Gulf Coast tourism needs more promotional money from BP, says U.S. Commerce Secretary


NEW ORLEANS — The Gulf Coast tourism business needs more advertising money from BP PLC to bring back visitors staying away because of the oil spill, U.S. Commerce Secretary Gary Locke said Monday.

Tourism recovery will “take a lot of time, a lot of work and a lot of money,” and BP should be pressed to provide the money, Locke told the U.S. Tourism and Travel Advisory Board in New Orleans.

The oil company has given $25 million to Florida and $15 million each to Louisiana, Mississippi and Alabama for tourism promotion, but that money has run out.

Although the oil spill has directly hit only a small portion of the coastal tourist business, some Florida resorts nowhere near petroleum are seeing 60 to 70 percent of their reservations canceled, said Steven Perry, head of the New Orleans Convention and Visitors Bureau and a member of the national tourism board.

Because it’s seasonal business, the lost revenue cannot be made up, Perry said.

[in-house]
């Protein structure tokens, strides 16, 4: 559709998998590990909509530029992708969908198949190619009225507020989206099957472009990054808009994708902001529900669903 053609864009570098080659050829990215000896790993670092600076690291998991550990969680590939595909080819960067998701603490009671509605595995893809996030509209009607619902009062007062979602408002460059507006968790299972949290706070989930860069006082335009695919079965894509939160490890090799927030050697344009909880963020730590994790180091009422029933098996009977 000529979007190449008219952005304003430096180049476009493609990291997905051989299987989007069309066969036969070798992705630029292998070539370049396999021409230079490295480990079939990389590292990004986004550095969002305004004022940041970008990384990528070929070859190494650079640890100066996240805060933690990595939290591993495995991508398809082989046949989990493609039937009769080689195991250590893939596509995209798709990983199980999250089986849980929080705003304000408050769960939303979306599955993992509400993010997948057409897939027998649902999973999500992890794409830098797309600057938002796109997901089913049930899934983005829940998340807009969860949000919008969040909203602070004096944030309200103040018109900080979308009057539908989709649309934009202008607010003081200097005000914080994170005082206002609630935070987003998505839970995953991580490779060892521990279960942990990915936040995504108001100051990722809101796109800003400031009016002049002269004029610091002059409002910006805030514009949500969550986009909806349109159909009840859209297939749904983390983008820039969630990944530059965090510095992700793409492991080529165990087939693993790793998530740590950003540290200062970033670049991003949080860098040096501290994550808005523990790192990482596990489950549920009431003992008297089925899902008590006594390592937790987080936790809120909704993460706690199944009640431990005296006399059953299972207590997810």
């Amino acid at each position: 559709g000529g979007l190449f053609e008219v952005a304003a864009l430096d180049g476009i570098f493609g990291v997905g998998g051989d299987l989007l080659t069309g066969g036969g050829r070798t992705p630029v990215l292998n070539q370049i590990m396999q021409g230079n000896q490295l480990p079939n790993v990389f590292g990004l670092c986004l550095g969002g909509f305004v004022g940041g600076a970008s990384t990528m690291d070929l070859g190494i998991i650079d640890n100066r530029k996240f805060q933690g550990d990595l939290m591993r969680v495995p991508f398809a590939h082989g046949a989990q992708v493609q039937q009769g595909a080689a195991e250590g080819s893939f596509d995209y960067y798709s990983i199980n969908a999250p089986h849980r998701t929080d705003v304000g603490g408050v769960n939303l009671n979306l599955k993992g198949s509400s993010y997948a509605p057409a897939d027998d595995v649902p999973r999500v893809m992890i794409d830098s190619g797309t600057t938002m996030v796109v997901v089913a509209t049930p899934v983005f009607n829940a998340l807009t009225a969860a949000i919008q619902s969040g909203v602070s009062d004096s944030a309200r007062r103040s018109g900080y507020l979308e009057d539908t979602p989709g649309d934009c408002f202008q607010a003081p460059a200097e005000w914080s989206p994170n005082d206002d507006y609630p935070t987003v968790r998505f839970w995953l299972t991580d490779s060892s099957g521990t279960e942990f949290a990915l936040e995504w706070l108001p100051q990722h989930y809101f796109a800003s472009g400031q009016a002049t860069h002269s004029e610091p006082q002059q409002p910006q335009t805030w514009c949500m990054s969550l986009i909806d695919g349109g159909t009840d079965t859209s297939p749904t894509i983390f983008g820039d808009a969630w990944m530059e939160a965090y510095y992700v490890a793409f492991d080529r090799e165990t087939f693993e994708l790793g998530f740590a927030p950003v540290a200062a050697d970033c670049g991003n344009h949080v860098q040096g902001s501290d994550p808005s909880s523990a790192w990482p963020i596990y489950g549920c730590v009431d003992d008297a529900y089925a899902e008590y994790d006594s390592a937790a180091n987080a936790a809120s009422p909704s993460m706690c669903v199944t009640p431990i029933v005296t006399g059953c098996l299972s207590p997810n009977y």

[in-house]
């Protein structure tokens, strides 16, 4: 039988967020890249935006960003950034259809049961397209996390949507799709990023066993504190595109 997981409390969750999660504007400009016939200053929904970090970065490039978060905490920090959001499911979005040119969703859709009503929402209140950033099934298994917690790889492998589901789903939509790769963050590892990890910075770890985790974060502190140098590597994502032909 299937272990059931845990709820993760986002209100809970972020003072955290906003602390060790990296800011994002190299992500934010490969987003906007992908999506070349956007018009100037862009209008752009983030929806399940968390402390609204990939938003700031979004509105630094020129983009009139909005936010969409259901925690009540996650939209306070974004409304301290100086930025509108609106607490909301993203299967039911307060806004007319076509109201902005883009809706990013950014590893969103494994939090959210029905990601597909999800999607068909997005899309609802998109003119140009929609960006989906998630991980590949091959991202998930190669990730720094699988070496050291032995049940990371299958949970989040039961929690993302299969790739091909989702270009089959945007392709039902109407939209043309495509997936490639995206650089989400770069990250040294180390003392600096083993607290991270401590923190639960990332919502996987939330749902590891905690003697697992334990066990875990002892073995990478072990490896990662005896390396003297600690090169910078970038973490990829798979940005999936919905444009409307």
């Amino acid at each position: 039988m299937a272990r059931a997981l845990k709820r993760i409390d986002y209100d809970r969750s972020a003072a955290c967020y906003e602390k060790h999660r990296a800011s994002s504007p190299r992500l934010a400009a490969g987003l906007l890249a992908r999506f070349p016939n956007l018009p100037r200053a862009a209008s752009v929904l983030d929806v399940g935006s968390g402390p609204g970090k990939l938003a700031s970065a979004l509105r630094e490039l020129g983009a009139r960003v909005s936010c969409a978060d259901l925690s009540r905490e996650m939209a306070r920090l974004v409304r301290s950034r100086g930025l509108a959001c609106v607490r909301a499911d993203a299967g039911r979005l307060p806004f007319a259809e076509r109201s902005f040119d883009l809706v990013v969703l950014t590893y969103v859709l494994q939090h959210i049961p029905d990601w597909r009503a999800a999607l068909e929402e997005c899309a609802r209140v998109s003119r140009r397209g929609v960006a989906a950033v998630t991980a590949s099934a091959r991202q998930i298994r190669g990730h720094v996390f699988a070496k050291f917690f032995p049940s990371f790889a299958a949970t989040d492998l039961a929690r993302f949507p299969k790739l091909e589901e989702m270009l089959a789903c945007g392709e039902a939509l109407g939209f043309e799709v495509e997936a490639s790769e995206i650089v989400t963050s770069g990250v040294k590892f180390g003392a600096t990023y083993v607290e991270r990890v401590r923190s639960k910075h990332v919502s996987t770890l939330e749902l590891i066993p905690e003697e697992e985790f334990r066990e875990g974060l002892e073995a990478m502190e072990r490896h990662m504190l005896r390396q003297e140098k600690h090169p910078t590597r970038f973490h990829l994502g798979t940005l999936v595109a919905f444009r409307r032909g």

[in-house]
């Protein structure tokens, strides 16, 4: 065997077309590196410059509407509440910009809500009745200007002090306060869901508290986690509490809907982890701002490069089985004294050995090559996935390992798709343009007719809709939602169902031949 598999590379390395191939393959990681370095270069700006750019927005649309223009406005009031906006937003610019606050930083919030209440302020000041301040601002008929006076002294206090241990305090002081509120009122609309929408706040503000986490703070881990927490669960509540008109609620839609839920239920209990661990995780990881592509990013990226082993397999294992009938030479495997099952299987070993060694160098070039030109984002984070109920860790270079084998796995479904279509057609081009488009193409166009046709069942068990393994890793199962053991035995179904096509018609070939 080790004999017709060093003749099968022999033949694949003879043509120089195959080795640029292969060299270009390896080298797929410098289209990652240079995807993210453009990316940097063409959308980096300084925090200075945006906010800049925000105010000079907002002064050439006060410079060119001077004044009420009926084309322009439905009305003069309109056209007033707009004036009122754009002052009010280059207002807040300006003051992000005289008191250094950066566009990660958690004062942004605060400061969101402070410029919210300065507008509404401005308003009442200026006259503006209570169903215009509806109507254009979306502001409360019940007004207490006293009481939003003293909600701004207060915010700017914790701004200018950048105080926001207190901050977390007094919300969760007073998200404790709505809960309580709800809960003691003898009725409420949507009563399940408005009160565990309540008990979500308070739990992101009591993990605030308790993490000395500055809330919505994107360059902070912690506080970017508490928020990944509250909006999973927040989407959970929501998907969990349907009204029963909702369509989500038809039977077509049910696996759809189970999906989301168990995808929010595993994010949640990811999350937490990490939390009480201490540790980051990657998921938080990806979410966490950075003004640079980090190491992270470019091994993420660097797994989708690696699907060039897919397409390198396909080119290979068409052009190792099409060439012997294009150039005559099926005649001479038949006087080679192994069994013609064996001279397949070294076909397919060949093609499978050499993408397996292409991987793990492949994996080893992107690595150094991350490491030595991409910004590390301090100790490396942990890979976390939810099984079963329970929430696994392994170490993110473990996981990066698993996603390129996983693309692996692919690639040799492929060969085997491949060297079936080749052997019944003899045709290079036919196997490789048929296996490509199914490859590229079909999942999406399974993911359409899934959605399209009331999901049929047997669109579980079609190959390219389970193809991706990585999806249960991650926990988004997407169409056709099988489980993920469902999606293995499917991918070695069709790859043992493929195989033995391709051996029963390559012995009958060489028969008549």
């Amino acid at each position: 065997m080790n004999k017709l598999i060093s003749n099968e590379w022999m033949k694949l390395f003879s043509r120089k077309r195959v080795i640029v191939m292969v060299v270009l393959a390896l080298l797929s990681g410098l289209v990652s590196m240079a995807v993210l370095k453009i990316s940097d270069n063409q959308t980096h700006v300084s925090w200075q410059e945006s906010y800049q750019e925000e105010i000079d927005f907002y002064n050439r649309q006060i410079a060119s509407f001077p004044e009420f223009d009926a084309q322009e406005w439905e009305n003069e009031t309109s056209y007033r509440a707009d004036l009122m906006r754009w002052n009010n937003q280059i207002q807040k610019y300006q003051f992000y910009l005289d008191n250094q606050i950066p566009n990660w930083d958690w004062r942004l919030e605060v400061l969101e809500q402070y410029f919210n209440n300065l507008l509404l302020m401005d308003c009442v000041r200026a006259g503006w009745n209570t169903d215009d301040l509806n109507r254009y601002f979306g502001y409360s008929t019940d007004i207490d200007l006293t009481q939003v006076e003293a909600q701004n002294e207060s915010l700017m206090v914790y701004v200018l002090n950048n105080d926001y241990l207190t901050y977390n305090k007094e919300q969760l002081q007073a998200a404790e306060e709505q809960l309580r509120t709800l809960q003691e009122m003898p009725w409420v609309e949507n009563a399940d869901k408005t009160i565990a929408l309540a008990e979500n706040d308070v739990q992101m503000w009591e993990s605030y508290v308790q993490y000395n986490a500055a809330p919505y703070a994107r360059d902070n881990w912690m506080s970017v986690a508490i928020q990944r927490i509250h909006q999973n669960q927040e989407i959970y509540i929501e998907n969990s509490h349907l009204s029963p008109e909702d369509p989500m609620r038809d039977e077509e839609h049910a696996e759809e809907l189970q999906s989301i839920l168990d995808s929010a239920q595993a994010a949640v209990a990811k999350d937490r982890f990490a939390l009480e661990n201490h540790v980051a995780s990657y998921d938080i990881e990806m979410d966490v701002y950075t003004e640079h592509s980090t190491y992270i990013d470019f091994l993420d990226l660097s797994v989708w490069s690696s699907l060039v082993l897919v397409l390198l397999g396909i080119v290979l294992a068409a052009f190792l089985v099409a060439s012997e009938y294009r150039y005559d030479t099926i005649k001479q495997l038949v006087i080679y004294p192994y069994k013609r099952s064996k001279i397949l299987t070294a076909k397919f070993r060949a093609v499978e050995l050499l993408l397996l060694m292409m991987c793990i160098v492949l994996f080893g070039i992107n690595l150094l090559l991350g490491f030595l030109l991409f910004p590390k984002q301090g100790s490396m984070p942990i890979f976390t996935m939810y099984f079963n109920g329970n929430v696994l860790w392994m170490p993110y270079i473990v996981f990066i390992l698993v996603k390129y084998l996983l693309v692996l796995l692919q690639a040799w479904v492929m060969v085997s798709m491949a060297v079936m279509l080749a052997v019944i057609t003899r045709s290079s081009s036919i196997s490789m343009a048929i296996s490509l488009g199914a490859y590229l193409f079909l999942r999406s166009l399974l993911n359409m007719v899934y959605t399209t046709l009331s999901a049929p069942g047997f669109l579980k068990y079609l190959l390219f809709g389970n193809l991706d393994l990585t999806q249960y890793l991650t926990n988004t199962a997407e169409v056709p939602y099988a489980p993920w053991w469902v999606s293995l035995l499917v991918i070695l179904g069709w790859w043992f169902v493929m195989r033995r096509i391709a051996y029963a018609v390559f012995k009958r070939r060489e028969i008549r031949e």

In a July 22 report, Oxford Economics, a worldwide economic analysis and forecasting group, said that the spill’s effects on Gulf Coast travel likely will last up to three years and cost the region $22.7 billion.

The U.S. Travel Association has proposed a BP-funded $500 million marketing program — one that Oxford Economics said would reduce the toll by $7.5 billion.

The trade group also wanted an online site where travelers can learn which areas are safe and open for travel; tax deductions for travelers in the area; and low interest loans and tax incentives to encourage tourism businesses to remain open.

After the meeting, Locke said he would count on state and local tourism agencies to come up with a figure for a campaign much longer than the first one.

“It’s obviously not a one-shot deal and one that needs to be reinforced for at least a couple of years,” Locke said.

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Stuart H. Smith is an attorney based in New Orleans fighting major oil companies and other polluters.
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